A first hand insight in to the fine craftsmanship of pottery, ceramicist Hannah Bould will be throwing pots live at the wheel in The Conran Shop Selfridges, offering a unique opportunity to see the detail that goes in to handcrafting her collections, including the exclusive ‘Contrast Collection’, created in collaboration with The Conran Shop.
We spoke to the North London-based ceramicist about where she draws her inspiration from, how her process has developed, and how the 'Contrast Collection' came about.
After studying Illustration at Camberwell, what drew you towards creating ceramics as a discipline?
After specialising in printmaking at Camberwell I went on to work at a fine art Print studio. For a couple of years I fell out of making my own work and eventually wanted a new outlet. Fortunately there was a ceramic studio in the same building where I worked offering evening classes, so I started going to that one day a week for a year or so and became completely addicted to throwing on the wheel. It felt quite natural to go from print to ceramics, both disciplines are process led and I enjoy the challenge of perfecting my skill set. I also love making functional objects that are used everyday as opposed to being purely decorative.
How would you describe your style?
I’d say it’s quite simple. Since making prints, I’ve always worked in black and white and I think that automatically gives my work a signature. I like a mixture of geometric and painterly mark making and whilst I like to make each piece unique, there is a definite theme holding them all together, one that I hope is clear, bold and playful.
What’s your favourite part of the process of making ceramics?
I love the initial stages of making a pot, throwing, trimming and forming the piece. It is amazing to see a recognizable shape emerge from a lump of clay. Throwing on the wheel is hugely calming and I find time flies when I’m on it. But probably the best part of the process is the final reveal on opening the kiln after glazing, it is always a surprise and I’m excited (and nervous!) every single time.
You currently live and work in London, what influence has the city had on your creative process and style of working?
I live in London Fields but my studio is at the bottom of my parent’s garden in Archway. Living in London means having a strong community of makers and artists around you. A lot of my friends from Art school are doing amazing things and that is really inspiring, it makes me want to get in the studio and it also means there is scope for some interesting collaborations.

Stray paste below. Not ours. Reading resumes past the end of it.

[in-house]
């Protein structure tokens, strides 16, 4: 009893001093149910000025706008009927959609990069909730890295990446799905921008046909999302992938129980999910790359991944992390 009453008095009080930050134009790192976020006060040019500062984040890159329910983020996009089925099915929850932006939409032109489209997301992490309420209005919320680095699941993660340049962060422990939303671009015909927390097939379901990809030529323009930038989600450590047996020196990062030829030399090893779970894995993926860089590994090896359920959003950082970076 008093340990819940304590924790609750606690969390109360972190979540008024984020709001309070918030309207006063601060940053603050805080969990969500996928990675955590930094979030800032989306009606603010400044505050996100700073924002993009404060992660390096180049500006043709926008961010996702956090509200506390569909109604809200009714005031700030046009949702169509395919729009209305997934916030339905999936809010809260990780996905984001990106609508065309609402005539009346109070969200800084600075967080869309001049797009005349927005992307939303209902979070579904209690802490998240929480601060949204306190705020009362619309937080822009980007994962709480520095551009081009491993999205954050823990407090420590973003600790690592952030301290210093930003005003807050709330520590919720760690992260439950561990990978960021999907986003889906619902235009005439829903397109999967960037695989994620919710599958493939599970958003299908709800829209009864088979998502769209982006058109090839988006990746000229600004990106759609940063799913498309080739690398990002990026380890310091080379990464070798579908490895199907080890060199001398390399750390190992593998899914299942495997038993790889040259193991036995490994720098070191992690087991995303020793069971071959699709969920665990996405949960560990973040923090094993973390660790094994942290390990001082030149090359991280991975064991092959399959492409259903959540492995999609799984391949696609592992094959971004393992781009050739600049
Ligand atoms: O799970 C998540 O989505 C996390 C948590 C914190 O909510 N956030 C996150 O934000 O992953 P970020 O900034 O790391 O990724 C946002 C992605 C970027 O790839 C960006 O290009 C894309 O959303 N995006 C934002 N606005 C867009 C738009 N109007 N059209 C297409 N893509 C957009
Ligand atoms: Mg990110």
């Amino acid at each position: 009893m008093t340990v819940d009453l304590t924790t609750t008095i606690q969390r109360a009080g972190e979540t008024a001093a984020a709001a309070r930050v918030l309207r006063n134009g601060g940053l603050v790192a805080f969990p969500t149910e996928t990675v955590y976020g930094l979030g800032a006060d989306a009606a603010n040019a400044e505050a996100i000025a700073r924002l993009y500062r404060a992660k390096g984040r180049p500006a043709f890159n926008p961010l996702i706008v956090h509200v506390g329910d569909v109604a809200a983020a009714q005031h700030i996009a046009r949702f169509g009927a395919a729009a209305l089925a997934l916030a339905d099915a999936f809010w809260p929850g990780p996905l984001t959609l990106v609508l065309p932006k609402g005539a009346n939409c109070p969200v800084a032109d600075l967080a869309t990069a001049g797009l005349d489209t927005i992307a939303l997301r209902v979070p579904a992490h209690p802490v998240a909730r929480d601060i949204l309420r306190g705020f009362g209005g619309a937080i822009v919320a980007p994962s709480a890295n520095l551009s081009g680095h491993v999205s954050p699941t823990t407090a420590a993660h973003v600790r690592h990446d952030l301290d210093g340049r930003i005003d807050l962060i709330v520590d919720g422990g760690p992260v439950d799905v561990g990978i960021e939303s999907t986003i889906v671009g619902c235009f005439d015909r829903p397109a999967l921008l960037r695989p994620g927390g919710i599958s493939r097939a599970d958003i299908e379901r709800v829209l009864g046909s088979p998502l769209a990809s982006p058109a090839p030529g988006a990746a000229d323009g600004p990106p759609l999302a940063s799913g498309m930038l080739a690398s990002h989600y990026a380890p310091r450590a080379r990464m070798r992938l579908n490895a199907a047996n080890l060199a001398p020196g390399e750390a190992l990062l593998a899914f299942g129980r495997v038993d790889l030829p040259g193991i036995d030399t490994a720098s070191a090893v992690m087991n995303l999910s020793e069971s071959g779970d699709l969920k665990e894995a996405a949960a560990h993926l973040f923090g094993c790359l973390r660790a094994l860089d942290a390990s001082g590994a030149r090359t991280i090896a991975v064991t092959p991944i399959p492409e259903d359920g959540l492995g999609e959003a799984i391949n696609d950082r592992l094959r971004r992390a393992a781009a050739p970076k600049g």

Where do you draw inspiration from when designing patterns for your pottery?
All of my previous work in printmaking is echoed in my ceramics, looking back through my work I can see a direct correlation between my prints and my pots, the imagery is basically the same just realised in a different form. I like to work freehand and approach each piece individually, letting its form dictate the design.
How did the the Contrast Collection come about?
The Contrast collection is a variation on one of my first styles; the shapes used are motifs that reoccur again and again in my work. I love the interplay between raw clay and glossy glaze, I feel the pared back nature of the collection and the simple use of black and white really highlights the notion of contrast.
What ceramicists or artists have influenced your work?
My influences are; Ceramicists Stuart Carey and Nicola Tassie, whom I was taught by and later worked for and Karen Bunting who very kindly gave me her old wheel when I first started out. In terms of style for my designs, I have always been influenced by artists and movements like Bryan Ingham, Picasso, Bauhaus and modernist architecture.
What advice would you give to an aspiring ceramicist?
For me there has been a lot of trial and error so I’ve learnt to be patient, there are so many variables that can go wrong in Ceramics so I think it’s important to enjoy experimenting and learning. I’d also really recommend doing an apprenticeship; last summer I spent two months working in New York for Helen Levi, it was invaluable not only because I learnt a lot of technical skill from her but also I gained confidence in my own work and clarity in what I wanted to achieve.
Talk us through a typical day in your studio.
I get to the studio around 8:30 and depending on what projects I’ve got going on, I like to throw until about midday. If the weather’s nice I let the pots dry outside in the sunshine so I can turn and trim them later that afternoon. Later I’ll do a bit of glazing, decorating, attaching handles or packing orders. Last thing I do before I leave around 6:30 is unload and reload the kiln, firing overnight as it gets very hot when the kiln is on.
You’ll be throwing pots live in The Conran Shop at Selfridges during LDF, what do you hope visitors will take away from seeing you make your creations live, in real-time?
It will be great for customers to see the time that goes into making each piece and I hope it gives a better understanding of my work. I personally love watching people throwing as it’s so relaxing and mesmerising, If customers feel the same watching me throw I’ll be very happy!
Unfortunately London Design Festival 2016 is now over. However, you can find out more about The Conran Shop's events and LDF19 activities here.